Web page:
Motorcycle Touring Tips - Monsoons, Hills and Off-Road
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Motorcycle Touring Tips – Monsoons, Hills and Off-Road

With monsoons in full swing, here are a few tips that will help you have the most fun on your motorcycle while touring.

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The touring bug has bitten many and we notice that even a long weekend is an excuse for many to swing a leg over your machines and hit the road. Considering this, we’d like to share a few tips that will help you keep your machine in order and improve the overall riding experience.

Chain and Cables

Even a few kilometers ride in the rain and in slush or prolonged highway riding can dry out your bike’s chain. This reduces chain sprocket life drastically and increases chances for your chain to snap. While on a tour this can cripple you.

Our suggestion, invest in a Motul chain lube and cleaner kit. Remember the chain has to always look like it’s just been oiled, a grey/reddish chain is a warning sign (lubricate immediately). This miracle lube works well on cables too. Please use when your lever’s action does feel smooth. You can also use the same on the break cams, gear lever links and rear break lever pivot.

If you do not feel like oiling constantly transmission oil used in cars works just as well (90 or 140 grade). Please DO NOT use the same on cables. Transmission oil is used by motocross tuners across the country. It is so thick and viscous that the coat of oil prevents dirt and grime setting on the links of the chain.

As a backup do carry a spare chain link lock whenever you are riding, it is a simple DIY job, else, any small workshop can sort out your snapped chain in minutes.

Suspension

This is a critical part of the riding experience. The ground rule – a soft suspension setup for off-road and bad roads, hard suspension for fast sweeping corners and high speed riding. Setting up the suspension is not as complicated as one would think. In-fact, every motorcycle has the provision for the same, unfortunately, not many of us exploit this provision.

Tighten and loosen the adjuster with the spanner and check if it feels looser or tighter, adjust as per the need (mentioned in ground rule). If done correctly, you will feel that your bike is pleasure to ride and becomes a different beast.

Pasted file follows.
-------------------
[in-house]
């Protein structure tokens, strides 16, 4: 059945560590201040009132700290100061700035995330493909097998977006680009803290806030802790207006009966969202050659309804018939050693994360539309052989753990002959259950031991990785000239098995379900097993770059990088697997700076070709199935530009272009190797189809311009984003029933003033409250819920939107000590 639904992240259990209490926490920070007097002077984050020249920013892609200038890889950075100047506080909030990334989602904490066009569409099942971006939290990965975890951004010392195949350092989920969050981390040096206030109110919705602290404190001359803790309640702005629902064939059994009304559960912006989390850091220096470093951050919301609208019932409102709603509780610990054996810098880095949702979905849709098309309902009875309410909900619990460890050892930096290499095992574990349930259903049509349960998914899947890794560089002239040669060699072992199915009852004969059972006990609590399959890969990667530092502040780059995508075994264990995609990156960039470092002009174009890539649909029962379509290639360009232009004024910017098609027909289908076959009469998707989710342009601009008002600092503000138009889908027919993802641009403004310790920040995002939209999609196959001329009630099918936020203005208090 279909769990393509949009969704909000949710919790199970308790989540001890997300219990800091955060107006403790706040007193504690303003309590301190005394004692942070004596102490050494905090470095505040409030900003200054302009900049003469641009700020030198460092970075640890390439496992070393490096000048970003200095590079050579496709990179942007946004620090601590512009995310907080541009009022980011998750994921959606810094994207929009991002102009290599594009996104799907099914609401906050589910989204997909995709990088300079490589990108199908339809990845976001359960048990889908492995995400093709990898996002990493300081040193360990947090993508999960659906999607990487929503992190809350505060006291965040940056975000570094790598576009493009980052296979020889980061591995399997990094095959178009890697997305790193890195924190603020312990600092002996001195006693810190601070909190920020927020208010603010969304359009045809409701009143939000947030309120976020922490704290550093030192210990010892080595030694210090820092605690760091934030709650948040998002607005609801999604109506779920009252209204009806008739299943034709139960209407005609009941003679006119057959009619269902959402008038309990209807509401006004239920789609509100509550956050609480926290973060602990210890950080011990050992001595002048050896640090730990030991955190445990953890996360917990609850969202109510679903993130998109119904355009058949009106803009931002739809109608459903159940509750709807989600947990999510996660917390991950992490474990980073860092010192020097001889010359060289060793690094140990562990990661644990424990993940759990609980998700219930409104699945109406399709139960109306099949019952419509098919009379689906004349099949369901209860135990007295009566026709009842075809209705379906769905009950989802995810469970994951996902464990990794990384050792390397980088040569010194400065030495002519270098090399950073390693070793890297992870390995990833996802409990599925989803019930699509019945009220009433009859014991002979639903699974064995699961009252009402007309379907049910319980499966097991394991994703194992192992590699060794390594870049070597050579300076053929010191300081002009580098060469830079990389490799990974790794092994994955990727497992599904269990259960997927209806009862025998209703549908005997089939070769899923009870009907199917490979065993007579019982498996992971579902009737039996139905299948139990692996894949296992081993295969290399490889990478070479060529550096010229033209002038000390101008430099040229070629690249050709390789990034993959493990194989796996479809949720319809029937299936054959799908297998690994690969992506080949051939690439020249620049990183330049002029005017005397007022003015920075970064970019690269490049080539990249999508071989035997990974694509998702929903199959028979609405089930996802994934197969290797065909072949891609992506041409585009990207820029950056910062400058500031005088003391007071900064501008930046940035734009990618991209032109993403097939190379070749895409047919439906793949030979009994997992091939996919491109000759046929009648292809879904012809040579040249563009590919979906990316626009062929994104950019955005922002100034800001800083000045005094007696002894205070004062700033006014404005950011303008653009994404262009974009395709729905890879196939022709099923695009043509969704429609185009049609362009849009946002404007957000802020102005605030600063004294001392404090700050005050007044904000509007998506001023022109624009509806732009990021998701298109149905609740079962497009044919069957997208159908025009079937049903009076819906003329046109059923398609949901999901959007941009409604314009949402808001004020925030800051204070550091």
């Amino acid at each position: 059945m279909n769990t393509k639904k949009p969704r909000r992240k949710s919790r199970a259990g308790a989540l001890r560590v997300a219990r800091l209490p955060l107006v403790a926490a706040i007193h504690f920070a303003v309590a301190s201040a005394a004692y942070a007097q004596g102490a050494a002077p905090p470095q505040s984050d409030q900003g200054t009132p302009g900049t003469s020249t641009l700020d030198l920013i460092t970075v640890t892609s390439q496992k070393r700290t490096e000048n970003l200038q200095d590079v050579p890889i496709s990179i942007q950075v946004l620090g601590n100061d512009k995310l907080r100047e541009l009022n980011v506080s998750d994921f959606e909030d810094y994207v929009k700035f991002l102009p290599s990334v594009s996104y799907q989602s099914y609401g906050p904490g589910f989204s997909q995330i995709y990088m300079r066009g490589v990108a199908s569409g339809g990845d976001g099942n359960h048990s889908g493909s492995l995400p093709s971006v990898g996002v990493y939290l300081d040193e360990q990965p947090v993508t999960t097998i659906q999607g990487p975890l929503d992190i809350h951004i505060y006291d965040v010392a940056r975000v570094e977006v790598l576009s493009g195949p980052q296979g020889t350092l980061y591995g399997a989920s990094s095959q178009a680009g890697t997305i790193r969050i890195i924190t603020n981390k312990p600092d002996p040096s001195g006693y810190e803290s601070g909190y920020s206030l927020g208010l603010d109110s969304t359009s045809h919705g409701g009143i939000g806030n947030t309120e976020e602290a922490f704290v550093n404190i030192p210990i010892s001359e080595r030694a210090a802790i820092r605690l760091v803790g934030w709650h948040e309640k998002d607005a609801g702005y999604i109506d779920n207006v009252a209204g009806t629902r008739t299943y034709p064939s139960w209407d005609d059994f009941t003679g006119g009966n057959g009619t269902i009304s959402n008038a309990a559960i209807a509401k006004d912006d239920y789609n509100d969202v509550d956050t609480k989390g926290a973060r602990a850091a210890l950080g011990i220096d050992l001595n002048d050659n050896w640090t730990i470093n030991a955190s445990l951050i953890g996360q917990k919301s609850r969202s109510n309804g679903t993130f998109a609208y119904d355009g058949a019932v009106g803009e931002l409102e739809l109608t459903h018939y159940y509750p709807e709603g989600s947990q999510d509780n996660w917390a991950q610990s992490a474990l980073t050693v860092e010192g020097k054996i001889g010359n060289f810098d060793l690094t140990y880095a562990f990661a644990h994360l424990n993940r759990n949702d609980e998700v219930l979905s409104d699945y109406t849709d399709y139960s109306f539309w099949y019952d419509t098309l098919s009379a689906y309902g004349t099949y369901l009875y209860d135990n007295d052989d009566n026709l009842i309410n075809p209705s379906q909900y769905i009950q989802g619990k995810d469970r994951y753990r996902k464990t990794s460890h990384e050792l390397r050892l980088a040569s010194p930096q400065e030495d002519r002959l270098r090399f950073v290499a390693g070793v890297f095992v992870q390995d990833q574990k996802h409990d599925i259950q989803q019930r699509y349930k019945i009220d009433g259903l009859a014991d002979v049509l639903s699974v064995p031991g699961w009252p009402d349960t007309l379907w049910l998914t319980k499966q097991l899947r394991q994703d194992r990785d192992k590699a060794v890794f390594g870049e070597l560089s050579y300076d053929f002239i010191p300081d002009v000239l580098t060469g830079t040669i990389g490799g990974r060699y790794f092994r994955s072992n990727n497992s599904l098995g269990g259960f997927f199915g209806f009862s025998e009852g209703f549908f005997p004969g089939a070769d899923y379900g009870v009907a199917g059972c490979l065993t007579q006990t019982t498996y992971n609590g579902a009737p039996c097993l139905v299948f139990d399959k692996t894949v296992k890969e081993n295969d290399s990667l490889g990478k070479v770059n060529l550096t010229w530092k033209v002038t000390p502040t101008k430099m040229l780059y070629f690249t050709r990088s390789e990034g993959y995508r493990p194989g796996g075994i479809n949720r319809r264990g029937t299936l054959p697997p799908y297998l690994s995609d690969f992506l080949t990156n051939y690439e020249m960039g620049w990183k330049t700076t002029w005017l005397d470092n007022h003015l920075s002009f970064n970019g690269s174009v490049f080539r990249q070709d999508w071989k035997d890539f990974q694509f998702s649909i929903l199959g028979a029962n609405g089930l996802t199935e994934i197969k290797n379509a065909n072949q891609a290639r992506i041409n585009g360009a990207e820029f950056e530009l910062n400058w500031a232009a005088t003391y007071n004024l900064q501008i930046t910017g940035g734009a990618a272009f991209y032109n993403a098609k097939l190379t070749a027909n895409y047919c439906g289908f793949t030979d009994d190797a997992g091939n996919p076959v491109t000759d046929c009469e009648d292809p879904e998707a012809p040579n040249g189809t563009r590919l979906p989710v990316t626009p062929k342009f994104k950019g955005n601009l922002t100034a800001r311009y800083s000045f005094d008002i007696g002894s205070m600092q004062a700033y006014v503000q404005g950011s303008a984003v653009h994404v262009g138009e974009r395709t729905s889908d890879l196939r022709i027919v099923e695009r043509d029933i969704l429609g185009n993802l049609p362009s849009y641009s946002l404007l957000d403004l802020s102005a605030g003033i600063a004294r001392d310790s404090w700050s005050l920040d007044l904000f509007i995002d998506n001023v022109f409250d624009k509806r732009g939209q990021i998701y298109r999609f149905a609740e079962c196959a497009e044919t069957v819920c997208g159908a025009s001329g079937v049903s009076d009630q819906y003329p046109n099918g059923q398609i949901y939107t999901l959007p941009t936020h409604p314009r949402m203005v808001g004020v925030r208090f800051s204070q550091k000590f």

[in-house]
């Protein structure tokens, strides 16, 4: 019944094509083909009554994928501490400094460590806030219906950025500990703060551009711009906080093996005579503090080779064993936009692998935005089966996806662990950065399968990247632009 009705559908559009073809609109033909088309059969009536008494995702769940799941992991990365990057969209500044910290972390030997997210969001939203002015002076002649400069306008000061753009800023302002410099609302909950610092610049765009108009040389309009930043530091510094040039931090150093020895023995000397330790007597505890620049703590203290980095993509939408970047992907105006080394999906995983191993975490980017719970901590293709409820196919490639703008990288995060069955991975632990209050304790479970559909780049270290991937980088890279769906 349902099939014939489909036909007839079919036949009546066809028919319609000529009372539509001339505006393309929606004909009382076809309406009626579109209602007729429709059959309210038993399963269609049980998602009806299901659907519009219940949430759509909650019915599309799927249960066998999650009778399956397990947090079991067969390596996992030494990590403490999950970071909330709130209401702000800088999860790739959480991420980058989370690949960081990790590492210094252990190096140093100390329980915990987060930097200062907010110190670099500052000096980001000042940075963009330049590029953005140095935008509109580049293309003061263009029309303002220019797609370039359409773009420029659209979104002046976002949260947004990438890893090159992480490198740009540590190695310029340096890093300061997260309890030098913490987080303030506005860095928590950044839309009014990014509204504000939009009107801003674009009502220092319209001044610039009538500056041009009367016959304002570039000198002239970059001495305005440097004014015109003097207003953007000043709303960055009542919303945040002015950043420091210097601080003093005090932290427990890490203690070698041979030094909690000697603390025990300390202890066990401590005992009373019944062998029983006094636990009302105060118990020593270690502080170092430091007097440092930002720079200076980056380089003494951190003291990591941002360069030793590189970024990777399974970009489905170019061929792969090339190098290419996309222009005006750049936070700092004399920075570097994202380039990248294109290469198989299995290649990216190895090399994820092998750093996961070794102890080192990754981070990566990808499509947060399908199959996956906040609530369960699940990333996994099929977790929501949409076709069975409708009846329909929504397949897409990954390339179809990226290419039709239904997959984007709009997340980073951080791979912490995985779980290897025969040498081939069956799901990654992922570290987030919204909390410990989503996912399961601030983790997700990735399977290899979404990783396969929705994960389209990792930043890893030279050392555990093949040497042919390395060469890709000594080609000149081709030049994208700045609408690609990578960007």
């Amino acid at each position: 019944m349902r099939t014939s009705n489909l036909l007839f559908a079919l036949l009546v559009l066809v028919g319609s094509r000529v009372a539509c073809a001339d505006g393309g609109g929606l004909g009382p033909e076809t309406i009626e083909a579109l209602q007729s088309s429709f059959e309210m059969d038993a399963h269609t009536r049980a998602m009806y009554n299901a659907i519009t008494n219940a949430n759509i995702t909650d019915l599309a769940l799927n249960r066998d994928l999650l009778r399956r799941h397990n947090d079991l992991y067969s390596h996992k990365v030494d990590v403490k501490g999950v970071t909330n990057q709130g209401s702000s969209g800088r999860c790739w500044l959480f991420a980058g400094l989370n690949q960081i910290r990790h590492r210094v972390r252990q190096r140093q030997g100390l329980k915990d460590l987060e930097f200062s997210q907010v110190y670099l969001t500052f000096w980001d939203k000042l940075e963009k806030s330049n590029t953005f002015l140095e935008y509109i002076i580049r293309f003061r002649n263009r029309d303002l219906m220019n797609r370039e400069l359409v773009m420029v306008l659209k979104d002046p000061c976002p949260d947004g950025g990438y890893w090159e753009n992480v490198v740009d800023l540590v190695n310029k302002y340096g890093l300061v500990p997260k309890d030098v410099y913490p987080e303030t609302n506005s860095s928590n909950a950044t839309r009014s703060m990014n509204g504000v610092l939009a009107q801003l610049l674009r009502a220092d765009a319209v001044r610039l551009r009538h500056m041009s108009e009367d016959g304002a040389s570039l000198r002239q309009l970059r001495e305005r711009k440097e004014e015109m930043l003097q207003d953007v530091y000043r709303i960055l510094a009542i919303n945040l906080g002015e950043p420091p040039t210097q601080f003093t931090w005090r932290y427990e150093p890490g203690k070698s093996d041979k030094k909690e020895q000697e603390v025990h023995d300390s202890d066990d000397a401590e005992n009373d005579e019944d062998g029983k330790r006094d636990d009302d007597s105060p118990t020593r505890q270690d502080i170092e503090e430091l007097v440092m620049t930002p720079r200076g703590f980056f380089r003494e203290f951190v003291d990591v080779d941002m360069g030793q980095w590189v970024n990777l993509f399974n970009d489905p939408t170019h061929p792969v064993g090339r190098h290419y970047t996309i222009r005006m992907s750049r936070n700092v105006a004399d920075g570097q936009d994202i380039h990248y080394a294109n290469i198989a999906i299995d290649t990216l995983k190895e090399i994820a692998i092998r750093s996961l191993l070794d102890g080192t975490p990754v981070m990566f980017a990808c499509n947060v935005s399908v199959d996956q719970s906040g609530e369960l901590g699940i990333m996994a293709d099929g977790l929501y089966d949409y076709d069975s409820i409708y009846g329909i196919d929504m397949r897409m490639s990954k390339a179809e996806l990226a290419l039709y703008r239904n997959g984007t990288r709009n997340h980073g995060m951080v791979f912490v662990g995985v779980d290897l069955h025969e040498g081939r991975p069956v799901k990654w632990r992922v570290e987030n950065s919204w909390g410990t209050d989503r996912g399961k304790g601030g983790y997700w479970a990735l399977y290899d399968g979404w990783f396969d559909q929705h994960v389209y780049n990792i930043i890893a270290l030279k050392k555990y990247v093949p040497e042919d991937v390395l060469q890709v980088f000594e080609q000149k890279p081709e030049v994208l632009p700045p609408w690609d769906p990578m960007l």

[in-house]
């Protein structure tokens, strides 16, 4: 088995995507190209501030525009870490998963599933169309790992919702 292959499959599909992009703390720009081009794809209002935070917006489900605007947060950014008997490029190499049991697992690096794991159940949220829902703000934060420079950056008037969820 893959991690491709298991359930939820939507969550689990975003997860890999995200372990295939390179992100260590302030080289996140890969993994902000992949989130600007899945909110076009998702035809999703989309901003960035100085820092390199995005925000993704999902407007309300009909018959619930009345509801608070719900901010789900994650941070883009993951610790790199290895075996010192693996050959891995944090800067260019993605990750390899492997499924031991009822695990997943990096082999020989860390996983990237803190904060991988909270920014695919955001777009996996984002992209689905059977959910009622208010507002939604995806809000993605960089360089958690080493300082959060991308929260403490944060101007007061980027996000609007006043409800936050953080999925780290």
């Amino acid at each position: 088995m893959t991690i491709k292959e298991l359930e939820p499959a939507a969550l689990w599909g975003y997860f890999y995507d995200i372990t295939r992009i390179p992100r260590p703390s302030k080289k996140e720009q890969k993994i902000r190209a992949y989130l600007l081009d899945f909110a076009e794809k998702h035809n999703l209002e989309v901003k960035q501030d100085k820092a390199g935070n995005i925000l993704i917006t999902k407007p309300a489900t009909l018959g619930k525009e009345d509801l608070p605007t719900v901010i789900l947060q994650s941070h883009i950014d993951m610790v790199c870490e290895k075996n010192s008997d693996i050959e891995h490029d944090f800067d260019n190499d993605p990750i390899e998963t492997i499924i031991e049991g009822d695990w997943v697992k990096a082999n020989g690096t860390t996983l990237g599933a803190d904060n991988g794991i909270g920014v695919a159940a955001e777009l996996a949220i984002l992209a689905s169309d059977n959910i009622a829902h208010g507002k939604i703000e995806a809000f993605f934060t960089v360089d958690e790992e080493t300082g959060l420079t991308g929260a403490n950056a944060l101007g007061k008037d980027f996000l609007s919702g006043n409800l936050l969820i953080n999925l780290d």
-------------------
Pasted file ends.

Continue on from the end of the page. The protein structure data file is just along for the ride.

The front fork on the other hand is a different story, only high end bikes have a provision to adjust pre-load. But there is a way around, if your bike does not have the option. Our take on the situation, 30 – 70 ML more oil to stiffen the ride, reduce the same amount of oil from the fork to soften the front fork up. Do note the amount of oil reduced is influenced by a number of factors like rider weight, pillion or single, luggage and road conditions. Keep experimenting till you achieve perfection – it is worth it. You will find yourself gliding on patches of bad road / cornering faster with ease.

Mountains

In our view, mountain passes and the twisties are places where one can derive maximum pleasure from a motorcycle. Unfortunately, quite a few riders who endeavor to the hills face challenges like loss of power, misfiring, etc. The reason is the lack of oxygen. As altitudes increase, oxygen level declines. This causes the bike to run at lower than usual capacity (clear indication is a black spark plug or black smoke from the exhaust).

There are quite a few instant fixes –

1) Swap out the air filter with a brand new one or a free flow filter like a K&N (Fuel injection / Carbureted)

2) Punch a few holes in the stock air filter with a screwdriver (Fuel injection / Carbureted)

3) Loosen your carburetor air screw by half a turn (Carbureted)

4) Carry a smaller carburetor main jet that is .5 to .10 less than the original (reduction from a 100 main jet to a 95 or 90 for instance), this is an easy DIY job. Do go back to the stock jet once you descend to lower altitudes, else, your machine will start running lean and cause overheating or even a piston seize (Carbureted)

5) Increase spark plug gap (always carry a spare even for highway riding), go back to stock one done with the hills.

A Word of Caution

After carrying out solution 2 or 4 of the above do a test ride for 5 to 10 km and check your spark plug colour (only remove when engine is cold). The plug should not be red (over heating) or white (lean tuning). The ideal colour you are looking for is grayish. In both scenarios you need to increase the petrol flow – tighten the airscrew half or one turn or replace the main jet to a bigger size. If you choose solution 2, please ensure you replace the filter the moment you start the decent. For solution 3 make sure that you tighten the air screw to stock position after descent.

The above may seem a lot to get one’s head around but trust us a couple of attempts and you will be an expert.

All the best and happy touring!

Further Read

Corners and How to tackle them like a Pro – 5 Simple Tips

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